The crux of the aforementioned law has been nicely summed up by Hon’ble Apex Court in Esher Singh vs State Of Andhra Pradesh (2004) 11 SCC 585 is that when two or more person agree to carry out an illegal act or a legal act by illegal means into effect, then the very plot is an act in itself, and an act of each of the parties, promise against promise, actus contra actum, is punishable.
- The agreement must be between two or more natural persons: It is an established rule of the law of conspiracy that there should be at least two persons. The Hon’ble Apex court in Topandas vs The State Of Bombay AIR 1956 SC 33 held that it is a principle of common sense that one person alone can never be held guilty of criminal conspiracy for the simple reason that one cannot conspire with oneself. But, Hon’ble Apex court has also visualised the possibility in Bimbadhar Pradhan vs The State Of Orissa AIR 1956 SC 469 when a person may be indicted alone for conspiring with persons who are unknown, dead, uncaught, incapable of committing the crime or immune or have been pardoned.
- If such agreement is to commit offence then it is ipso facto sufficient to constitute criminal conspiracy and in all other cases an act besides agreement is also needed: The ‘Proviso’ attached to the section 120 A of the act draws distinction between an agreement to commit offence and all other agreement such as an act forbidden by law etc. While in the former case agreement on its own constitutes the criminal conspiracy but in the latter cases an overt act needs to be done in pursuance of the conspiracy to complete the criminal conspiracy. The Hon’ble apex court also held in State vs Nalini (1999) 5 SCC 253 (Rajiv Gandhi Assassination case) that when agreement is to do a legal act by illegal means then an overt act is necessary to constitute crime of conspiracy.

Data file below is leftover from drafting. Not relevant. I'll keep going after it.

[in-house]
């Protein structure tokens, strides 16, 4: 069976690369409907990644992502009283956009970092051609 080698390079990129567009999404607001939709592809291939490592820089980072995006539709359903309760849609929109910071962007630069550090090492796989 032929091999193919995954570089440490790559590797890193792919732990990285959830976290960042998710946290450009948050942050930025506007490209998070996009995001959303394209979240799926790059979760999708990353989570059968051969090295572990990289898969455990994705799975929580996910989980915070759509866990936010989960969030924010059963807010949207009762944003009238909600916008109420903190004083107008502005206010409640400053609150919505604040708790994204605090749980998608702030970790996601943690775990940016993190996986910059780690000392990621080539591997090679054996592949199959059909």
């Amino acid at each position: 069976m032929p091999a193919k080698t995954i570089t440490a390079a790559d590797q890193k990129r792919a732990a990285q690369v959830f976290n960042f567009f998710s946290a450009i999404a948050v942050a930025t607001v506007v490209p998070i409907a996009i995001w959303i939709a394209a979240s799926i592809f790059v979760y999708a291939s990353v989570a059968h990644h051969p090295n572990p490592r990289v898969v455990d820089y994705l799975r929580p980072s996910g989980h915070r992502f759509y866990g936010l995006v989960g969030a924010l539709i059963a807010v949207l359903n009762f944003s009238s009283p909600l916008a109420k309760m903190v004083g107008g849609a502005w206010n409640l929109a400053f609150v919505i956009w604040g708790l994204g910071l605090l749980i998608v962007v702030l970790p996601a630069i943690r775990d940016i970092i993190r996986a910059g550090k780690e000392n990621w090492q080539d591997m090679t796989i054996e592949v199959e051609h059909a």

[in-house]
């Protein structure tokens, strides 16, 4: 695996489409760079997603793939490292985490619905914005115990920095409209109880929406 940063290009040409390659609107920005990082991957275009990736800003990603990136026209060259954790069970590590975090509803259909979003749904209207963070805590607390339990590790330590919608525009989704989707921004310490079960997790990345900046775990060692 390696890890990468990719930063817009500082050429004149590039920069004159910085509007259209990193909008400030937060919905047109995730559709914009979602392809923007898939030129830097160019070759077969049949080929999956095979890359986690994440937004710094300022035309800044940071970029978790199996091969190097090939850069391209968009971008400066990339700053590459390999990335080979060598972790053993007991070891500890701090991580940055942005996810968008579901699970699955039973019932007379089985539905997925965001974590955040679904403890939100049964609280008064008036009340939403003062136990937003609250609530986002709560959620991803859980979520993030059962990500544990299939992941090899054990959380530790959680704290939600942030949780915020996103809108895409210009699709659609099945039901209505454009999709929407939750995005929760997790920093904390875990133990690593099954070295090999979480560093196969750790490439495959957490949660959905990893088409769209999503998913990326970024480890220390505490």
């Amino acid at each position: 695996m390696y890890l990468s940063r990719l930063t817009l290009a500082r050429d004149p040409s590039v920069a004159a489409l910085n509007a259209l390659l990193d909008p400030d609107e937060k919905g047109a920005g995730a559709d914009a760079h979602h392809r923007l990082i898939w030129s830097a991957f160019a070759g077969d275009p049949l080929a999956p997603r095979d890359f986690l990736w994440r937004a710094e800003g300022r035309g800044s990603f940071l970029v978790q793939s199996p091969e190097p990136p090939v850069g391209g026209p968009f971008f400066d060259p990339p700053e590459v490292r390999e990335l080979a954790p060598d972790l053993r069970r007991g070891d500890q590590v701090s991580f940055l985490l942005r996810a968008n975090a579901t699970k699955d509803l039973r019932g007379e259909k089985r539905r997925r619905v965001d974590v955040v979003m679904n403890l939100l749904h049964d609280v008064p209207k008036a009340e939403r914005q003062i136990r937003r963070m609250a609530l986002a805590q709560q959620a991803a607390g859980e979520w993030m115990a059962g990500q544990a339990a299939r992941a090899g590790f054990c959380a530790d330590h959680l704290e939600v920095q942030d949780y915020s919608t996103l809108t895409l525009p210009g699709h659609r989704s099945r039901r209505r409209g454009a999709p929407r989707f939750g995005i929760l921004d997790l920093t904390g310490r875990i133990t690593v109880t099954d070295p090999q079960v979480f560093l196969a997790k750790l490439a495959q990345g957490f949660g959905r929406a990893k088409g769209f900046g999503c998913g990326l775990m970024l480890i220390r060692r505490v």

Difference:- Both section 34 of IPC and section 120 A of IPC aim to discourage the group offender. But, they differ as under –
- Section 34 of IPC incorporates a rule of evidence and does not constitute any offence on its own. So, the charge under section 34 of IPC should be along with some other substantive offence, i. e. 323/34 of IPC. Whereas, section 120 A of IPC creates a substantive and independent offence i. e. 120 B of IPC.
- Under section 34 of IPC, the essence of offence is common intention by two or more persons. Whereas, under section 120 A of IPC, it is an agreement to commit an offence etc by two or more persons which is gravemen of offence.
- Section 34 of IPC is applicable when some criminal act is done in furtherance of common intention of all. Whereas, under section 120A of IPC mere an agreement to commit an offence is per se punishable without any need of overt or covert act.
- Under section 34 of IPC, the offender has to be physically present at the scene of crime or at such distant place from where he can participate in some way in the offence including just keeping watch by binocular. But, under section 120 A of IPC a person even far away from the place of offence and doing nothing at the time of offence can be made liable for criminal conspiracy if he was privy to the agreement to commit an offence.